Prof. Hadley Friedland co-authors article on reclaiming Indigenous economic development

Case study examines the impact of participatory, gender-sensitive research methods on shaping community goals

Carmen Rojas - 11 January 2022

Professor Hadley Friedland of the University of Alberta Faculty of Law has co-authored a new article detailing the findings of a community-led collaboration with the government of the Toquaht Nation on Vancouver Island.

Reclaiming Indigenous Economic Development Through Participatory Action Research” is co-authored by Astrid V. Pérez Piñán, Judith Sayers and Matt Murphy. It appears in the most recent issue of Journal of Human Development and Capabilities.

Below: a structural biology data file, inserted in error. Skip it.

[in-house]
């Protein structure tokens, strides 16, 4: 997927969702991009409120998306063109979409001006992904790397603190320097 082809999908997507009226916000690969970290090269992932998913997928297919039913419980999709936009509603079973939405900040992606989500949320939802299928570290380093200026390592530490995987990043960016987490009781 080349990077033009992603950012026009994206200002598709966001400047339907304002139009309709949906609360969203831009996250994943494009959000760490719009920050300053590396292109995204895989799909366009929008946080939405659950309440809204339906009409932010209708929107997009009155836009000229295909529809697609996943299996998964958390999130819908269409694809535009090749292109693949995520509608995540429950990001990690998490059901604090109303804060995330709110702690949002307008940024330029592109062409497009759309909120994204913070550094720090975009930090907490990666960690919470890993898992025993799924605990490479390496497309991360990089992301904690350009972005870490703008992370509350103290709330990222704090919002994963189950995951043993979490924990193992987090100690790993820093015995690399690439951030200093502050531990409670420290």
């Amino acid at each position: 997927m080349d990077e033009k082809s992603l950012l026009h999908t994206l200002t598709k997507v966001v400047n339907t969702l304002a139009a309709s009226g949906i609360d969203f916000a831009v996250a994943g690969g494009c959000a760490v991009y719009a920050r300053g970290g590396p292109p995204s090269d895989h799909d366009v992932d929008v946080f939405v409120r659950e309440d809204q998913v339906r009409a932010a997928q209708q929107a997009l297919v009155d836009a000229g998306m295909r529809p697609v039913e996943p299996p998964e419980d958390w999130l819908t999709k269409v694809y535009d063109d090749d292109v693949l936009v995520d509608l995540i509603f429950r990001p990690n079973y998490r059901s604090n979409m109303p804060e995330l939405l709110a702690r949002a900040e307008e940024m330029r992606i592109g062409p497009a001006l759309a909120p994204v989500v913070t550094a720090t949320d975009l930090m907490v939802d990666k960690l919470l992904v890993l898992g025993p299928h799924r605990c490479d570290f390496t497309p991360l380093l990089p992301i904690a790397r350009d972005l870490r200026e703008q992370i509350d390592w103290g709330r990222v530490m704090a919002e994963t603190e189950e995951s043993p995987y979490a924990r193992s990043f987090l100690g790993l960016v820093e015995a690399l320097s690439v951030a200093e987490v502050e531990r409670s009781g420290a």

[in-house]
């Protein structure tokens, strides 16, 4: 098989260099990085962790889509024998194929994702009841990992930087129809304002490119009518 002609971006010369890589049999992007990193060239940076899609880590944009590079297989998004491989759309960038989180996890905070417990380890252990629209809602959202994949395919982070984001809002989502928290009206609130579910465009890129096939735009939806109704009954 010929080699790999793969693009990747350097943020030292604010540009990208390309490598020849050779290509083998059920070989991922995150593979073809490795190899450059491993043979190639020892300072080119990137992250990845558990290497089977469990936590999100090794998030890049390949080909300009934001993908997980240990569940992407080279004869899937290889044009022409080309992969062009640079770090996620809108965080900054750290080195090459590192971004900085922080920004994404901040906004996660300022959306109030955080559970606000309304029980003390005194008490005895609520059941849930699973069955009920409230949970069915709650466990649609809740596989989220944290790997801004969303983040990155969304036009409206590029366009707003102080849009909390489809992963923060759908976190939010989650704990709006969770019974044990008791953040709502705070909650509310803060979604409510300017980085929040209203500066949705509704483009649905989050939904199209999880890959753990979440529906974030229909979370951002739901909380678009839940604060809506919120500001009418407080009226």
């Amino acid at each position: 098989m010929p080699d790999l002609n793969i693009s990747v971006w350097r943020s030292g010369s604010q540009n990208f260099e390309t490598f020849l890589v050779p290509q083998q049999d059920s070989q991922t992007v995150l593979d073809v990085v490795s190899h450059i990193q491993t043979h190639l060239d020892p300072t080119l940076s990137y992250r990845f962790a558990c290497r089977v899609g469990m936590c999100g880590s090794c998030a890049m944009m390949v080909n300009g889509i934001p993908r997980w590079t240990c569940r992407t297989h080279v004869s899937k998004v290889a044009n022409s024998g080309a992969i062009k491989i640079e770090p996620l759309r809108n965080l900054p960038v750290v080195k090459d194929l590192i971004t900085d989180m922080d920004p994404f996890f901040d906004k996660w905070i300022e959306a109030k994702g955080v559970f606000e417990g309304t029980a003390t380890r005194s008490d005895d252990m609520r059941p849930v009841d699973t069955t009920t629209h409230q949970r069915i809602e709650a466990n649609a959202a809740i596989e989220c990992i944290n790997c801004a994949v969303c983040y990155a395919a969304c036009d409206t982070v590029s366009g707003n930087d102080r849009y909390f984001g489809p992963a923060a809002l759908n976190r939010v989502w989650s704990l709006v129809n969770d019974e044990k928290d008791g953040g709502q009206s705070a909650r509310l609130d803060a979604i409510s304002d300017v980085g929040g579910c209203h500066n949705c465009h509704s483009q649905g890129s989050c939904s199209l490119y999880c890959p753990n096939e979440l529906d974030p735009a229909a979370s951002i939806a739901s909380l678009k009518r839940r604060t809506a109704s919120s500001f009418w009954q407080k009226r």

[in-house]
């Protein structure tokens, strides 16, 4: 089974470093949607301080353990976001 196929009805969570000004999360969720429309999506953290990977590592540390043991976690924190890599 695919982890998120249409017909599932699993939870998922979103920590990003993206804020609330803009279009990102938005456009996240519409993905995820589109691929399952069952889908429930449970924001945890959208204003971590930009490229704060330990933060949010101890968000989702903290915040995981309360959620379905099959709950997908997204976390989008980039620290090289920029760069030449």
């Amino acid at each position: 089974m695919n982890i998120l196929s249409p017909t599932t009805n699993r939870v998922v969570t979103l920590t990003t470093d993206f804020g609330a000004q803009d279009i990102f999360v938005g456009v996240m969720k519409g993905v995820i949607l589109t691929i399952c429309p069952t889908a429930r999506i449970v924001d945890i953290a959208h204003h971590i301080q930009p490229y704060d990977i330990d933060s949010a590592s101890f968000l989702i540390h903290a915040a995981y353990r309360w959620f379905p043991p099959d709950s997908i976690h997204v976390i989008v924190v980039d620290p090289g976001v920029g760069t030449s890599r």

The article introduces Friedland’s “Making Connections” research activity, which was used to facilitate discussions about economic development through Toquaht women’s circles.

This new activity, also known as “the Tully Wheel,” is based on the work of political philosopher James Tully. It provides a structure for guided conversations which, in this case, contributes to a framework for economic development that honours community values and perspectives.

The authors observed that it enabled an “epistemic rupture” that allowed the women to break their silence about painful issues of colonization and to gain confidence in themselves to collectively alter unjust conditions and structures in their lives.

“The themes and concerns emerging from the women’s circles speak of a richer and more expansive notion of economic development that puts comprehensive well-being at the heart of economic development,” they write.